My analysis of this data links to interpreting presences and absences in relation to the literature-based identification of markers of mathematical practices overviewed earlier. Ethical clearances for data collection, analysis and anonymized reporting in the course were granted by the university and the provincial education department, with informed consents for use of course-related data for research purposes granted by participating teachers.
Results and discussion
While Christopher’s performance on the pre-test indicated that he was well above the group mean in terms of his mathematical content knowledge, his ways of working indicated an orientation that swung towards operational techniques more often than towards structure or generality. For example, three items on the pre-test, shown in Table 1, were focused on using rounding to estimate answers to decimal multiplication and division calculations:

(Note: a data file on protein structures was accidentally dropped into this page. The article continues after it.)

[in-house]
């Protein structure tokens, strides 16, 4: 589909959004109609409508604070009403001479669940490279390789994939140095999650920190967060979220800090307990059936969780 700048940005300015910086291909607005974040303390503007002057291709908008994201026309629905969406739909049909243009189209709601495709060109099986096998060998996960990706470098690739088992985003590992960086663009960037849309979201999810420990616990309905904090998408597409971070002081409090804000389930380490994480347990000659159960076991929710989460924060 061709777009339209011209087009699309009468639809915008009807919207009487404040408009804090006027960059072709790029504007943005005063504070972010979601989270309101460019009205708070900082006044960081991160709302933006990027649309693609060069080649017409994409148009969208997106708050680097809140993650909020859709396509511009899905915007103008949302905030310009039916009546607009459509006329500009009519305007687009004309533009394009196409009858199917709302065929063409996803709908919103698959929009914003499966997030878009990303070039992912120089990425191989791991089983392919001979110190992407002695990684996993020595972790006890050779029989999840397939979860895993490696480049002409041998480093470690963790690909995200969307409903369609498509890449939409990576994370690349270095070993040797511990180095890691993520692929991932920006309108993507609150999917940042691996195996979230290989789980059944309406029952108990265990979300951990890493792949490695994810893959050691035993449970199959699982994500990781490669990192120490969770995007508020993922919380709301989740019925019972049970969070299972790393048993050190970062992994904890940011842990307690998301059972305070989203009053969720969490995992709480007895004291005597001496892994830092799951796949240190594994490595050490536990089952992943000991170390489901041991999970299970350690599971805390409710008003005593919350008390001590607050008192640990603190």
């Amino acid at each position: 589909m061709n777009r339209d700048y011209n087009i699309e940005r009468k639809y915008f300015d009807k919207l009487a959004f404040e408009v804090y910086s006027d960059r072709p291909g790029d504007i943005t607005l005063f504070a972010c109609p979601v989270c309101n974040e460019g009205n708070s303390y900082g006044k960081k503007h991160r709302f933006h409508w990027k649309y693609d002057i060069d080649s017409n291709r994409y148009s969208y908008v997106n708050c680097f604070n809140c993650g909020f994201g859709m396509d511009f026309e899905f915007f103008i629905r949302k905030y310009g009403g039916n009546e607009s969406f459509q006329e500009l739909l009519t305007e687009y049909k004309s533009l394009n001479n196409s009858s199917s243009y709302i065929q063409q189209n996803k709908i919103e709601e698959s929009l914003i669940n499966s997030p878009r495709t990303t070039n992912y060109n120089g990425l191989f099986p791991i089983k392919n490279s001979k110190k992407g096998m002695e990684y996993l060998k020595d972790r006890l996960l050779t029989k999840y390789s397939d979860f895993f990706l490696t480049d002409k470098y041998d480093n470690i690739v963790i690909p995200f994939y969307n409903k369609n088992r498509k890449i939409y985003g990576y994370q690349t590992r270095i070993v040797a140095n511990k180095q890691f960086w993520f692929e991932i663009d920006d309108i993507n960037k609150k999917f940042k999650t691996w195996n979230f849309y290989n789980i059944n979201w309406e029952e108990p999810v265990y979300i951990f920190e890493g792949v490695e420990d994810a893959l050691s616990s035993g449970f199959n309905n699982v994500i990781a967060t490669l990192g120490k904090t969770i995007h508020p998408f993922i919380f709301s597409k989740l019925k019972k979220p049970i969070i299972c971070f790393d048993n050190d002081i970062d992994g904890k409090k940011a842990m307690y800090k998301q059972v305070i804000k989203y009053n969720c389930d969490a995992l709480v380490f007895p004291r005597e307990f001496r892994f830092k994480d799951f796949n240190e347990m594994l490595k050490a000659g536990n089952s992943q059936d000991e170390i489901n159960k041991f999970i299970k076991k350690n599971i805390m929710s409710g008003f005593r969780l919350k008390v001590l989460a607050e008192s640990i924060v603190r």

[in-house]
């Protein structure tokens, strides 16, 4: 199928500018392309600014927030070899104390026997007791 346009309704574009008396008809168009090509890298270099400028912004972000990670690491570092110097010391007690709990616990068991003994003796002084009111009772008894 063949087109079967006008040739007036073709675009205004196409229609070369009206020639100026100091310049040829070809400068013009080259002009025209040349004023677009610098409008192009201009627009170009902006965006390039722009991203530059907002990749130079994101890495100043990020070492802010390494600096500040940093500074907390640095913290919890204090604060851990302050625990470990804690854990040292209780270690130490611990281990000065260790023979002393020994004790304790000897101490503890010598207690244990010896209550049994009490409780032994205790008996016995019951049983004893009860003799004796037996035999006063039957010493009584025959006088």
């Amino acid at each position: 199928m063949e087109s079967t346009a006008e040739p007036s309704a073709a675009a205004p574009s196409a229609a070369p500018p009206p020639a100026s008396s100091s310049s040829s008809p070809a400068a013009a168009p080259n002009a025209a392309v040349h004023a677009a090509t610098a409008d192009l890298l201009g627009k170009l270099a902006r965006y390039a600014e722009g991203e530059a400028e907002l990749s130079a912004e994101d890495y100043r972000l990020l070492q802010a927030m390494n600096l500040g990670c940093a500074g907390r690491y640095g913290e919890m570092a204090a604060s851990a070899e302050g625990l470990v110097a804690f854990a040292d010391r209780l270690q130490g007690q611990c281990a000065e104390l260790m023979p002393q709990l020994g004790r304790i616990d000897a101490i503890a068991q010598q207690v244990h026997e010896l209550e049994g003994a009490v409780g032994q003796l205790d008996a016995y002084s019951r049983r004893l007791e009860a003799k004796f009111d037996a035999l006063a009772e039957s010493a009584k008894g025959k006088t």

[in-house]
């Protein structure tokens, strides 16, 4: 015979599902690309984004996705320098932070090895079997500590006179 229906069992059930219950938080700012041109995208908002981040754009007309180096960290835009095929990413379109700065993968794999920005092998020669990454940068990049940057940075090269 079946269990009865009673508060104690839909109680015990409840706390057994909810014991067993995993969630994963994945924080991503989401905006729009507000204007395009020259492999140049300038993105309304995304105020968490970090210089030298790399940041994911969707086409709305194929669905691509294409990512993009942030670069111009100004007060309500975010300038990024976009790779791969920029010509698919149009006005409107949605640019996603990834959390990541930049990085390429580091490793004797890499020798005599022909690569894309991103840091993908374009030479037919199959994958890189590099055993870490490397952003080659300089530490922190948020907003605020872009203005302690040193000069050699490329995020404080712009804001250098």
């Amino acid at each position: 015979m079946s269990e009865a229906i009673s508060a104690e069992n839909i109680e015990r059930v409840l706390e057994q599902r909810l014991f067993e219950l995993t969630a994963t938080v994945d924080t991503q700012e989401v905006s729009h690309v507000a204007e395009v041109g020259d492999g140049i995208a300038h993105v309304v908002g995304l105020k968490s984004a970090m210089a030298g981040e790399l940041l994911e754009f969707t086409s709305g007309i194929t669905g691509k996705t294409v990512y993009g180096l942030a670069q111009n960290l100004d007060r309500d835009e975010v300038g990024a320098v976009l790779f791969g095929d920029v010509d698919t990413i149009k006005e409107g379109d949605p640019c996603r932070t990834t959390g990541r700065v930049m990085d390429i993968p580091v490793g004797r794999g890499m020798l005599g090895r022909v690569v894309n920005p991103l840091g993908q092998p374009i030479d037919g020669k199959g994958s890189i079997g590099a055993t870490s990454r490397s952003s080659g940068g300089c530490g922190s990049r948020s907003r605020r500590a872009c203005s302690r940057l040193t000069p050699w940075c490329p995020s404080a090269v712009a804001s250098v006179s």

Christopher had circled the correct answer in all three cases. His work on these three problems (scribbled on a rough piece of paper inside his test script) is shown in Figure 1.
This work shows that for questions 1 and 2, in contradiction to the instruction, Christopher calculated actual answers using traditional column multiplication methods (with an error in the second calculation) and then rounded. The work seen on the third problem is interesting because Christopher tried two related problems (190 ÷ 59 and 590 ÷ 190) and used repeated addition to get 3 as the rough answer for both of these problems. The correct approximate answer (0.3) is written below but whether this was arrived at through an awareness of reciprocal or scaling down relationships, or simply by guessing, is not known.